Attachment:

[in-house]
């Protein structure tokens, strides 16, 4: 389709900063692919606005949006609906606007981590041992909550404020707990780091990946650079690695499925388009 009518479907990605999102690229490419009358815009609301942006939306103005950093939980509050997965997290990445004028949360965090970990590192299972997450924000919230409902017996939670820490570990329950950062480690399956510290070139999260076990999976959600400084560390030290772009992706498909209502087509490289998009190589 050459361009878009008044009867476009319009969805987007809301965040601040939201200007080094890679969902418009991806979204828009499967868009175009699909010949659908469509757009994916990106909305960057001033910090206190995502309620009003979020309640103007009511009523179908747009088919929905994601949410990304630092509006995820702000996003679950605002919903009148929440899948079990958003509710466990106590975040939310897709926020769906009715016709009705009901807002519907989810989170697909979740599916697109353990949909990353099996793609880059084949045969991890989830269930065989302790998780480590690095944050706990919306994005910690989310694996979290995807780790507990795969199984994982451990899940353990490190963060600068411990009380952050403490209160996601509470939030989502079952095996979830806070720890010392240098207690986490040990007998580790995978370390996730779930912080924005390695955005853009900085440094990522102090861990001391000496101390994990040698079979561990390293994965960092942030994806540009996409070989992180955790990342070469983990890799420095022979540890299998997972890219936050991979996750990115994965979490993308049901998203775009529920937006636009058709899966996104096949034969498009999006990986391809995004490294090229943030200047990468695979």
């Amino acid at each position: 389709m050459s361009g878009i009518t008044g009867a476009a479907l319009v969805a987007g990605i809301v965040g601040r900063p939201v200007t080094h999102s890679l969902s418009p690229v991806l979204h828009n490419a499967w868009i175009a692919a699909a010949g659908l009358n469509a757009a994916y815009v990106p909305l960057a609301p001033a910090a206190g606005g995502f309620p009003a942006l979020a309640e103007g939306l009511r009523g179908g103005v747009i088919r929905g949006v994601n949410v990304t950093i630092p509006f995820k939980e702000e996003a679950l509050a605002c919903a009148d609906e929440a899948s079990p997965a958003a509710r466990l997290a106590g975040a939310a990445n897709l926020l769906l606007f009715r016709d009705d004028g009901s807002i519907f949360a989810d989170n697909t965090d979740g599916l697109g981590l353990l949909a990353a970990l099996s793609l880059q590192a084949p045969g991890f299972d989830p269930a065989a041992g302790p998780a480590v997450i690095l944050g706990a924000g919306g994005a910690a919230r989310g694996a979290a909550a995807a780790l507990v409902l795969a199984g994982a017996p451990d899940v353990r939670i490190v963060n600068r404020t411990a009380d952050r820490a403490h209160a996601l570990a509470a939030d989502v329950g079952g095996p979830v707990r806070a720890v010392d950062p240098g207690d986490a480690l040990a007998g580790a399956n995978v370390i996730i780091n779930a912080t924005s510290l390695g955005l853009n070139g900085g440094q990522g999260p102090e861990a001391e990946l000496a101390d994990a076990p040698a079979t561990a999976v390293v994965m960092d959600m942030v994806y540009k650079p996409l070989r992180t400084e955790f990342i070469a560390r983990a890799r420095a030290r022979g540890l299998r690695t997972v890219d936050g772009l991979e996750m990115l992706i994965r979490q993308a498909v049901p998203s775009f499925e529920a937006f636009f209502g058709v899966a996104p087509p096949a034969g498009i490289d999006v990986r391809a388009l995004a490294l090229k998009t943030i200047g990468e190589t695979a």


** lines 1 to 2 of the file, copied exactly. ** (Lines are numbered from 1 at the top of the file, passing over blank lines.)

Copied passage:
[in-house]
């Protein structure tokens, strides 16, 4: 389709900063692919606005949006609906606007981590041992909550404020707990780091990946650079690695499925388009 009518479907990605999102690229490419009358815009609301942006939306103005950093939980509050997965997290990445004028949360965090970990590192299972997450924000919230409902017996939670820490570990329950950062480690399956510290070139999260076990999976959600400084560390030290772009992706498909209502087509490289998009190589 050459361009878009008044009867476009319009969805987007809301965040601040939201200007080094890679969902418009991806979204828009499967868009175009699909010949659908469509757009994916990106909305960057001033910090206190995502309620009003979020309640103007009511009523179908747009088919929905994601949410990304630092509006995820702000996003679950605002919903009148929440899948079990958003509710466990106590975040939310897709926020769906009715016709009705009901807002519907989810989170697909979740599916697109353990949909990353099996793609880059084949045969991890989830269930065989302790998780480590690095944050706990919306994005910690989310694996979290995807780790507990795969199984994982451990899940353990490190963060600068411990009380952050403490209160996601509470939030989502079952095996979830806070720890010392240098207690986490040990007998580790995978370390996730779930912080924005390695955005853009900085440094990522102090861990001391000496101390994990040698079979561990390293994965960092942030994806540009996409070989992180955790990342070469983990890799420095022979540890299998997972890219936050991979996750990115994965979490993308049901998203775009529920937006636009058709899966996104096949034969498009999006990986391809995004490294090229943030200047990468695979």